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Worried: Newbie help


#1

I check bottom board every morning. I’m in SW FL. I have seen what looks like parts of bee larve. Today, there was a completely formed bee larve on the landing board. I cannot get into the hive until tomorrow. What should I be looking for? Hive is 95% packed with flow super on. Nothing in the super yet.


#2

Morning Linda,

Not panic … Your hive will n is probably okay. We all see dead bees as well as bits n pieces out on the hives front porch. That’s normal healthy bee house keeping !

As for checking the SBBoard daily. That seems a bit much but doesn’t hurt … At least your checking. I usually pull mine once a week unless I’ve observed some really unusual habit chance in the colony (you’ll gain that visual off-normal experience along the way) so don’t PANIC. We’ve all been there in the beginning n still at times.

As for the inspection: check for proof a queen is alive n well. Try careful to find her but with my crsppy eyes look for very small larva n a progression of brood rearing from eggs to hatching new baby bees. Brood is usually in the central frames n a mix to brood, more nectar/capped honey n pollen. Outer wall frames are often stuffed with capped honey at the outer frames but bees are bees n can do what they want. I usually try to scrape n clean up any wrongly placed burr comb n add it to my wax bucket for later melting n use.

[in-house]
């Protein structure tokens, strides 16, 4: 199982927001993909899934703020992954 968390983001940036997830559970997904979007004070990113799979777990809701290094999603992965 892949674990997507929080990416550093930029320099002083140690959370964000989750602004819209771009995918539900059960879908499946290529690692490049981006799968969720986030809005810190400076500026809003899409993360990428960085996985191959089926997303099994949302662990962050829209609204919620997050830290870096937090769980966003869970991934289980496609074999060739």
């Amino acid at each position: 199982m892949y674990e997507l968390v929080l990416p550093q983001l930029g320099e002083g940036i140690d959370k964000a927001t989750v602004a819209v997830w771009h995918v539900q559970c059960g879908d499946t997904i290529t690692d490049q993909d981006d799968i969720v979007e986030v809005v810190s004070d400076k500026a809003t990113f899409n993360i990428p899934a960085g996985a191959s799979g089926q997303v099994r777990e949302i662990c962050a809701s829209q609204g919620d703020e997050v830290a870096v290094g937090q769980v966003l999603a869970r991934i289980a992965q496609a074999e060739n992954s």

Always work slow n carefully. Do you have a mentor (a beekeeper with experience) that could walk you thru an inspection or two. Also joining a beekeeper club n taking a class or so sure isn’t a waist of time either. Soon you’ll get use to what stuff looks like but there’s always new stuff that comes along. When that happens try to get several clean good pix’s n post here. It helps us help you. I’m guess others on here will read you SOS request n comment as well. :+1::wink:

I added a couple pix’s to show you some of my colonies n inner hives.
Good luck n happy beekeeping.
Gerald.


#3

If you have hygienic strain (VSH) bees, it may be varroa. Otherwise the commonest reason is chalkbrood. Might be unlikely in Florida, but still possible if you inspected on a cold or wet day in the past. I would look for chalkbrood and do a sugar roll or alcohol wash mite count.


#4

Thank you so much. I am just a little obsessed with them. lol I am taking classes once a month and tried to call and email the guy but I have not heard back from him. I hope its just a little house cleaning on the bees part. Love all the feedback


#5

Thank you so much. I will try the sugar roll.